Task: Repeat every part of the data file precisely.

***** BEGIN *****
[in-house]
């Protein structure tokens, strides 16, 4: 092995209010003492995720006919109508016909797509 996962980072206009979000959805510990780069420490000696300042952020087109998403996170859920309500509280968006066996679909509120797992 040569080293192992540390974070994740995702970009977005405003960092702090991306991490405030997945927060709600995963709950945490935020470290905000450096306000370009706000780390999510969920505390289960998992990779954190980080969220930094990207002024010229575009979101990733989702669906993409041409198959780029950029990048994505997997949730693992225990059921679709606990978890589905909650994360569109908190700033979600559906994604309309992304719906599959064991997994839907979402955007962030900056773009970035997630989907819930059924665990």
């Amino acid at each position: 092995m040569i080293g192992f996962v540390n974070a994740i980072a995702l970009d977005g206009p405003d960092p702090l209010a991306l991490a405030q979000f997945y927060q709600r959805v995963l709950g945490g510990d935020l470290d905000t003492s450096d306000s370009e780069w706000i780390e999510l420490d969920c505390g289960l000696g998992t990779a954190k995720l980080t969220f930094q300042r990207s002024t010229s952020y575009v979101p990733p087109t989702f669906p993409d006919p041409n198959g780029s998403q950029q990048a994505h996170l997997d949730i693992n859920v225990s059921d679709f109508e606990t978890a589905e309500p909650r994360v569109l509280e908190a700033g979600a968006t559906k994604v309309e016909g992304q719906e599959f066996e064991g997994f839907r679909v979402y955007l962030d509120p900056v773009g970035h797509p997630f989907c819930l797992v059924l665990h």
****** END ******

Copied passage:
[in-house]
């Protein structure tokens, strides 16, 4: 092995209010003492995720006919109508016909797509 996962980072206009979000959805510990780069420490000696300042952020087109998403996170859920309500509280968006066996679909509120797992 040569080293192992540390974070994740995702970009977005405003960092702090991306991490405030997945927060709600995963709950945490935020470290905000450096306000370009706000780390999510969920505390289960998992990779954190980080969220930094990207002024010229575009979101990733989702669906993409041409198959780029950029990048994505997997949730693992225990059921679709606990978890589905909650994360569109908190700033979600559906994604309309992304719906599959064991997994839907979402955007962030900056773009970035997630989907819930059924665990």
């Amino acid at each position: 092995m040569i080293g192992f996962v540390n974070a994740i980072a995702l970009d977005g206009p405003d960092p702090l209010a991306l991490a405030q979000f997945y927060q709600r959805v995963l709950g945490g510990d935020l470290d905000t003492s450096d306000s370009e780069w706000i780390e999510l420490d969920c505390g289960l000696g998992t990779a954190k995720l980080t969220f930094q300042r990207s002024t010229s952020y575009v979101p990733p087109t989702f669906p993409d006919p041409n198959g780029s998403q950029q990048a994505h996170l997997d949730i693992n859920v225990s059921d679709f109508e606990t978890a589905e309500p909650r994360v569109l509280e908190a700033g979600a968006t559906k994604v309309e016909g992304q719906e599959f066996e064991g997994f839907r679909v979402y955007l962030d509120p900056v773009g970035h797509p997630f989907c819930l797992v059924l665990h």